More information

ON THE IMPROVEMENT OF THE UNDERSTANDING Baruch Spinoza

ON THE IMPROVEMENT OF THE UNDERSTANDING Baruch Spinoza ON THE IMPROVEMENT OF THE UNDERSTANDING Baruch Spinoza Spinoza expressed his resolve to: "...inquire whether there might be some real good having power to communicate itself, which would affect the mind

More information

Necessary and Contingent Truths [c. 1686)

Necessary and Contingent Truths [c. 1686) Necessary and Contingent Truths [c. 1686) An affirmative truth is one whose predicate is in the subject; and so in every true affirmative proposition, necessary or contingent, universal or particular,

More information

Proof of the Necessary of Existence

Proof of the Necessary of Existence Proof of the Necessary of Existence by Avicenna (Ibn Sīnā), various excerpts (~1020-1037 AD) *** The Long Version from Kitab al-najat (The Book of Salvation), second treatise (~1020 AD) translated by Jon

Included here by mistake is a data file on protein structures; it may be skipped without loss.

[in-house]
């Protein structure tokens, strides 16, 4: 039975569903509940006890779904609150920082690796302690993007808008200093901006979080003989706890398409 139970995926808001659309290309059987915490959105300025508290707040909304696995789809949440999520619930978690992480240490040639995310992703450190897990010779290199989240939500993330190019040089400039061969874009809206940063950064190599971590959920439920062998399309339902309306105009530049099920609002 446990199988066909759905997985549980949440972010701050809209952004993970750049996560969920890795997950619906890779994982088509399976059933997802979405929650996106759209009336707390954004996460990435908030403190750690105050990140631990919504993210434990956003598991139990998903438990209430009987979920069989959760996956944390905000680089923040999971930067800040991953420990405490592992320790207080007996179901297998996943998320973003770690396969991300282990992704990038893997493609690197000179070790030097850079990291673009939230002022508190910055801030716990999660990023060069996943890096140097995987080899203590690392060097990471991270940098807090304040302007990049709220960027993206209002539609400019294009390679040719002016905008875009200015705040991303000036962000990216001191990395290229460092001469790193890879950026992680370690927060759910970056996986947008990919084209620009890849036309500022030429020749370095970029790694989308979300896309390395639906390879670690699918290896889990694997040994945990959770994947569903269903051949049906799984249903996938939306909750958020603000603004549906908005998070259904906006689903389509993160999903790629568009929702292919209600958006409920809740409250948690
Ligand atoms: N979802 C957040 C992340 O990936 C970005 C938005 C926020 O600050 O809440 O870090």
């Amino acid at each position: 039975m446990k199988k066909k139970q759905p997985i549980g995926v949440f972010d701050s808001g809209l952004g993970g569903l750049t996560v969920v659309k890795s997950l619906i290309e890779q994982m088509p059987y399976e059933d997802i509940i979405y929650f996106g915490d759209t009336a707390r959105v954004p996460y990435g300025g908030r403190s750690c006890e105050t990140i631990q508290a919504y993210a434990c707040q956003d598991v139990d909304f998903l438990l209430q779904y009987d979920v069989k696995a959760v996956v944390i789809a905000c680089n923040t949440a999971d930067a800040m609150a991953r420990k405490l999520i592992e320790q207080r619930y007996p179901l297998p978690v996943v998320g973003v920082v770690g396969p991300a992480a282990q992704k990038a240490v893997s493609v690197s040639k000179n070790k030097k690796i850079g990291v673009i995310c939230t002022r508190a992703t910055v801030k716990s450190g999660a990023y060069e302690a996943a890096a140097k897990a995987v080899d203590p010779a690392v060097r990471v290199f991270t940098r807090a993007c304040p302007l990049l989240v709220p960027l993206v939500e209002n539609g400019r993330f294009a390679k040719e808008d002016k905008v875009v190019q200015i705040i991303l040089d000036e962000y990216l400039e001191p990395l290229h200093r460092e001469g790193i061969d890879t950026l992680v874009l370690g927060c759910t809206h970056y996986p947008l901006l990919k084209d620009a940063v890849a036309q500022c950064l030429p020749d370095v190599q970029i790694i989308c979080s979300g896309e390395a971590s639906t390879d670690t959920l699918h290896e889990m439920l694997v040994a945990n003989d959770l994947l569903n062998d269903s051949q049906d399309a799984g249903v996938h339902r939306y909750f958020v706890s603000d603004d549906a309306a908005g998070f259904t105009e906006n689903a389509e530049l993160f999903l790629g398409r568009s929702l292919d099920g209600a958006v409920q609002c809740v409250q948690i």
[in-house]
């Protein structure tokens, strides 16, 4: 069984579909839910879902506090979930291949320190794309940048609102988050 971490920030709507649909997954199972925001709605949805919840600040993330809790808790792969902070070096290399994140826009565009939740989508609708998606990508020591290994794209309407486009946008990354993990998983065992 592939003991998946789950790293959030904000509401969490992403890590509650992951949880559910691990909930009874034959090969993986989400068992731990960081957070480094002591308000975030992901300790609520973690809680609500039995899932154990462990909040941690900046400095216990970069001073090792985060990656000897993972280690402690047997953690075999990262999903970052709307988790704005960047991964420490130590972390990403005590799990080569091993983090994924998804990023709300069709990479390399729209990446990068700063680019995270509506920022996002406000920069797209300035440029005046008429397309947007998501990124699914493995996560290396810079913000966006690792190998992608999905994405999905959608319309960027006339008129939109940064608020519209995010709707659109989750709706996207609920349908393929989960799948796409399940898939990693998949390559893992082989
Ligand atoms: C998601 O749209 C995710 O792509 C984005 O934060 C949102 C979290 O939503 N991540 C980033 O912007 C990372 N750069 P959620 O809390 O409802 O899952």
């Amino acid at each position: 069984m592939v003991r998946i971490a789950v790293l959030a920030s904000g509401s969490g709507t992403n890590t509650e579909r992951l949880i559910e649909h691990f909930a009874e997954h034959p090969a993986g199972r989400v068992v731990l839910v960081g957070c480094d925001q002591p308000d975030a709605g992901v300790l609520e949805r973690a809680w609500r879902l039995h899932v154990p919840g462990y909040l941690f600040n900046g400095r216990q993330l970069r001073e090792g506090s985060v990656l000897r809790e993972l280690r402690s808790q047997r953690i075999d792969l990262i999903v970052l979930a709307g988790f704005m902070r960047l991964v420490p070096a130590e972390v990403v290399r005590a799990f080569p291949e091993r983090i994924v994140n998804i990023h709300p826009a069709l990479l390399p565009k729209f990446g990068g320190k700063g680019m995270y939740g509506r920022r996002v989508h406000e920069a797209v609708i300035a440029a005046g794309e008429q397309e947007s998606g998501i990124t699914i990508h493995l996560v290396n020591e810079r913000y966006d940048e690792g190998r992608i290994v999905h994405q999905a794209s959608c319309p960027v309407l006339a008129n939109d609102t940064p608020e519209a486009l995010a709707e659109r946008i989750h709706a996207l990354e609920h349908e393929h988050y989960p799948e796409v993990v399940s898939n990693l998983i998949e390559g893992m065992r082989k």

More information

QUESTION 3. God s Simplicity

QUESTION 3. God s Simplicity QUESTION 3 God s Simplicity Once we have ascertained that a given thing exists, we then have to inquire into its mode of being in order to come to know its real definition (quid est). However, in the case

More information

On Truth Thomas Aquinas

On Truth Thomas Aquinas On Truth Thomas Aquinas Art 1: Whether truth resides only in the intellect? Objection 1. It seems that truth does not reside only in the intellect, but rather in things. For Augustine (Soliloq. ii, 5)

More information

5 A Modal Version of the